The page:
Foodborne illnesses are no joke, and that goes especially for meat-loving bacteria like E. coli and salmonella. That’s why homemade jerky aficionados need to know how to make beef jerky safely.
Preparing and storing your jerky in accordance with food safety guidelines will make it last longer and keep you healthy, too. And it’s not as daunting a task as you might think!
Here are our top five tips for safe jerky making.
Making Safe Beef Jerky: Five Easy Tips
1. Keep Your Meat Cold Until Cooking Time
It can be tempting to thaw your beef on the kitchen counter so you can get around to making (and eating) your jerky sooner.
But letting your beef get up to room temperature is a recipe for bacterial disaster. Within hours or even minutes, dormant bacteria will wake up and new bacteria will begin to colonize your meat.
Recent history provides us with ample cautionary tales. In late 2019, nine people were hospitalized and one died after eating ground beef contaminated with salmonella.
And several months earlier, over 200 people reportedly contracted E. coli after eating contaminated beef.
So to keep bacteria at bay, always thaw and marinate your meat in the fridge, keeping it at 36-40 degrees F. And don’t remove it until you’re ready to prepare or dehydrate it!
2. Clean Your Kitchen and Tools
A dirty kitchen isn’t just unsightly and unpleasant to be in. It’s also a food safety hazard, especially when you’re working with meat.
To be on the safe side, always clean your kitchen and your tools before making beef jerky. That means sanitizing your countertops and cutting boards, thoroughly cleaning your knives and washing your dehydrator trays religiously.
And always wash your hands with soap and water before and after handling raw meat. Never touch your mouth or face with unwashed hands after handling raw meat, and clean your knives and cutting boards before using them with other food.
3. Use Curing Salt in Your Jerky Recipes
Not all beef jerky recipes call for curing salt, and if you’re organically-inclined, you may feel hesitant to use it or other preservatives when preparing your food.
But if you’re worried about foodborne illness, adding curing salt to your beef jerky can play a big role in stopping bacteria and making your jerky safer and longer-lasting.
Curing salt slows the growth of the harmful botulinum bacteria and other anaerobic bacteria. Botulinum causes botulism, a serious illness, and is difficult to kill, but curing salt makes your meat inhospitable for this dastardly bacteria.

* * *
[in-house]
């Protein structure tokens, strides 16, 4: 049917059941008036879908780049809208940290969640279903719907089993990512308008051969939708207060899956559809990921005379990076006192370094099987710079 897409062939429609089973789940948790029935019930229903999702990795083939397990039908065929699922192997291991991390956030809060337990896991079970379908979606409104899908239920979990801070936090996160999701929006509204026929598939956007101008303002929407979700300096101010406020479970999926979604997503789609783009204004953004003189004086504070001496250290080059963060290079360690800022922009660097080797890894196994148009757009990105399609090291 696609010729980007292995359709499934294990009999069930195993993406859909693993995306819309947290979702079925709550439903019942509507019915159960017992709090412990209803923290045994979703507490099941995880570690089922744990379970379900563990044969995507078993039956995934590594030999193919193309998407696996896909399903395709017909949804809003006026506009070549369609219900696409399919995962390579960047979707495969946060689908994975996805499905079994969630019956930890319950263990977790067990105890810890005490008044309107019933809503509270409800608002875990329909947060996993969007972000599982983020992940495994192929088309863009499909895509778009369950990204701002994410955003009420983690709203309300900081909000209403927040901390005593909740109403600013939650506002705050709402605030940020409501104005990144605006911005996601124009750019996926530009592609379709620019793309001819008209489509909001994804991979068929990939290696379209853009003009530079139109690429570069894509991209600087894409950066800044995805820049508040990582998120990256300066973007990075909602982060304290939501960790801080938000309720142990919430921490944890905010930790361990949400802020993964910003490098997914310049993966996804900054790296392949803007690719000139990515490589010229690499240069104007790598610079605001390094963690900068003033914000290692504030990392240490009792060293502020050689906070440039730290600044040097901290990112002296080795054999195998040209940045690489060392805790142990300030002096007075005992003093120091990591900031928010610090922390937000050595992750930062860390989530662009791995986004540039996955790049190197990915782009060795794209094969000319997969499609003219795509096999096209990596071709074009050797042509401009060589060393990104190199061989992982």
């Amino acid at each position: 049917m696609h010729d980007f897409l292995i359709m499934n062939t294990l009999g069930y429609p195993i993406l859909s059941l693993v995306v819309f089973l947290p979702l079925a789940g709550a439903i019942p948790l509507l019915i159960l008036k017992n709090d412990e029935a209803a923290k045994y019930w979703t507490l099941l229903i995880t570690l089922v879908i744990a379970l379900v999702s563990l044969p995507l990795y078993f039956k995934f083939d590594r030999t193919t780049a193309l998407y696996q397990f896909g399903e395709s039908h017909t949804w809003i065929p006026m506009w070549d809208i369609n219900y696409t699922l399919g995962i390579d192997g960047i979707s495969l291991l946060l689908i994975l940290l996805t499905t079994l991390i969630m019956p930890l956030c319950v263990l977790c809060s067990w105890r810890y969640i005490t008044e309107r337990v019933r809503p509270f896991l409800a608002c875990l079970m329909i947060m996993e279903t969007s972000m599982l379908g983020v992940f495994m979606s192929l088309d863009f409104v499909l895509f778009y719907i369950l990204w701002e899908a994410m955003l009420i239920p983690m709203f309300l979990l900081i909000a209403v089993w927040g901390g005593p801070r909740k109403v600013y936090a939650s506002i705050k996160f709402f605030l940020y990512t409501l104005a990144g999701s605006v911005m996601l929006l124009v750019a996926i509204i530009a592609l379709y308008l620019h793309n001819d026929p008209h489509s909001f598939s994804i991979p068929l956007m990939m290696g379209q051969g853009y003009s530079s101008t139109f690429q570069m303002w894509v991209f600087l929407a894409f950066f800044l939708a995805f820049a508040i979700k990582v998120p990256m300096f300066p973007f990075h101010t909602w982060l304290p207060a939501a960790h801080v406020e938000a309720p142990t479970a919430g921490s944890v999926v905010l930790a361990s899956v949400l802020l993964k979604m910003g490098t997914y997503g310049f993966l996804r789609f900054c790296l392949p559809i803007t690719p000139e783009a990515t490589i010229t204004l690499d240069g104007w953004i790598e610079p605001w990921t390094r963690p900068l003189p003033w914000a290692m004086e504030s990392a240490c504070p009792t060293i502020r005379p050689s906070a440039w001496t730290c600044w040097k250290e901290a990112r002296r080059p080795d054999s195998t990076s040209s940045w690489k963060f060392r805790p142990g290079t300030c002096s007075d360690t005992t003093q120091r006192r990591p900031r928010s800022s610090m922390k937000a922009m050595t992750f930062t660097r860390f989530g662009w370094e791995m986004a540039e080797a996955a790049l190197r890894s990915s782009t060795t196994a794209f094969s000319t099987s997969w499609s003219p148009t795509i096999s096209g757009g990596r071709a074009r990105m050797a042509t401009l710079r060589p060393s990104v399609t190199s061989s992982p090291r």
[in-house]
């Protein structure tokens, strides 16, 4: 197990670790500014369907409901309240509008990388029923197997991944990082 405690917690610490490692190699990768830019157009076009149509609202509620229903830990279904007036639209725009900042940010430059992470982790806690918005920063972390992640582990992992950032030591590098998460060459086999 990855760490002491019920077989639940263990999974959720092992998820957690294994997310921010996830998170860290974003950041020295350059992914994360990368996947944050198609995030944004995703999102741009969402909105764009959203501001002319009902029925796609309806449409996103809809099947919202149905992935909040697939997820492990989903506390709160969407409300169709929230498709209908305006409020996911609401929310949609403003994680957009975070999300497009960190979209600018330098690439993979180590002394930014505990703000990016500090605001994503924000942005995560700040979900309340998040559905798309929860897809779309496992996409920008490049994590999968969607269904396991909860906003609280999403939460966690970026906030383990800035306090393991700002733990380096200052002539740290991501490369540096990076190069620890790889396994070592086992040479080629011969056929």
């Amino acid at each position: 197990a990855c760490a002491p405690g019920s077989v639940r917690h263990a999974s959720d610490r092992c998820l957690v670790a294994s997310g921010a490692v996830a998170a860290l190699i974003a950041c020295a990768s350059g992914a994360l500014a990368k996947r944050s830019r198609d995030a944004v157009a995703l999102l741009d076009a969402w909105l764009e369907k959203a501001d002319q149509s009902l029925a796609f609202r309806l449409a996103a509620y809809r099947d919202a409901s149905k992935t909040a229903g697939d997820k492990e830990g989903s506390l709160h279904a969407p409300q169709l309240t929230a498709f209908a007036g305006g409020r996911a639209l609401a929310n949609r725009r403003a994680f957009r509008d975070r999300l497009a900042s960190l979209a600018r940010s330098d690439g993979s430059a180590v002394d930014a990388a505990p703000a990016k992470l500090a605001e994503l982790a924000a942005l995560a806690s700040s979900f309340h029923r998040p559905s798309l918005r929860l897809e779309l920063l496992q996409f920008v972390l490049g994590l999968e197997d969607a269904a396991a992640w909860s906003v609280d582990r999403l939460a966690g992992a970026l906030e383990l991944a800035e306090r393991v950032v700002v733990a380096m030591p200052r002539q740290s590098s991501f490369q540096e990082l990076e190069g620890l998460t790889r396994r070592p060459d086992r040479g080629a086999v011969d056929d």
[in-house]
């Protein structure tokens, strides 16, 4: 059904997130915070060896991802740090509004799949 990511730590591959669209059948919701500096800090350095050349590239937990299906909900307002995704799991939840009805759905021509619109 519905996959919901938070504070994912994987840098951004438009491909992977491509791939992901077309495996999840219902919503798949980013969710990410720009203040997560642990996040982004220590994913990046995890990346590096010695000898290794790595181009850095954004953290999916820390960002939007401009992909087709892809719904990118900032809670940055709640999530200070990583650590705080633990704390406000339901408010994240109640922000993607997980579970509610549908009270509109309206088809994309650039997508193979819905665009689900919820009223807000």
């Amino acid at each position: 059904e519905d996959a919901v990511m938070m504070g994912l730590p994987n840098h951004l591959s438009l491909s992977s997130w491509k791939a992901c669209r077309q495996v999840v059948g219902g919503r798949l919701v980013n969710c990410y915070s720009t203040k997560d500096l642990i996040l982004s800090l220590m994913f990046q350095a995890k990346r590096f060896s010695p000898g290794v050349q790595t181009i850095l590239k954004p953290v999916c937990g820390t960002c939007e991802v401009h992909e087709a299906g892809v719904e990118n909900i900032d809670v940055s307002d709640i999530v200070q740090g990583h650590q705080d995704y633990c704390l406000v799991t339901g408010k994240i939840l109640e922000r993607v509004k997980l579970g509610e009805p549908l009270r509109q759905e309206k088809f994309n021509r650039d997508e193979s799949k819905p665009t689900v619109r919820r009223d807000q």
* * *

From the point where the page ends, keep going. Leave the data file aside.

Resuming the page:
Used properly, curing salt has no detrimental effects on human health and makes your jerky much safer to eat.
Read more about best curing salt for beef jerky!
4. Always Heat Your Jerky to 160 Degrees F
You need to keep your meat cold while it’s raw, but there’s a minimum temperature it must reach while you’re dehydrating it: 160 degrees F (or 165 degrees F for poultry jerky).
The USDA recommends heating your beef to 160 degrees at the beginning of the drying process. That’s because dried meat is more heat resistant, so it may not get hot enough to kill all the bacteria if you heat it up after drying.
If your food dehydrator can reach 160 degrees, then no extra labor on your part is needed. Just arrange your beef on the trays and let the dehydrator do its job.
But if your dehydrator doesn’t get that hot, you’ll need to precook your beef in the oven before putting it in the dehydrator.
Preheat your oven to 300 degrees F, then put your marinated beef in for around 10 minutes (thicker slices will take longer). You may want to wrap a slice around an oven thermometer to confirm that the beef has reached an internal temperature of 160 degrees.
And if you’re using chicken or turkey for your jerky, heat it in a 300 degree oven until it reaches an internal temperature of 165 degrees. Poultry often heats up faster than beef, so you may need less than 10 minutes to precook it.
This brief pre-cook will kill any harmful bacteria in your meat without affecting the texture or flavor of the final jerky.
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5. Store or Freeze Your Jerky Appropriately
Once your jerky is fully dried, it should be free from harmful bacteria and safe to eat. But unless you store it properly, it won’t remain safe for very long.
Although dried meat is much less appealing to bacteria than raw meat, it’s still susceptible to contamination. This is especially true if it’s stored in a warm, humid environment, where bacteria thrive.
If you plan to consume all your jerky within a week, you can store it in a sealed container in a cool, dry place. Find a spot in a cupboard or pantry away from sinks, stoves and other sources of heat and moisture.
For longer-term storage, freezing is the best option. Ideally, you’ll vacuum seal your jerky before freezing it, but you can also use a freezer-safe container with an airtight seal.
Beef jerky will keep for up to six months in a sealed container in the freezer. As with raw meat, just make sure to thaw it in the fridge (not on the counter!) before eating it.
Last update on 2020-05-31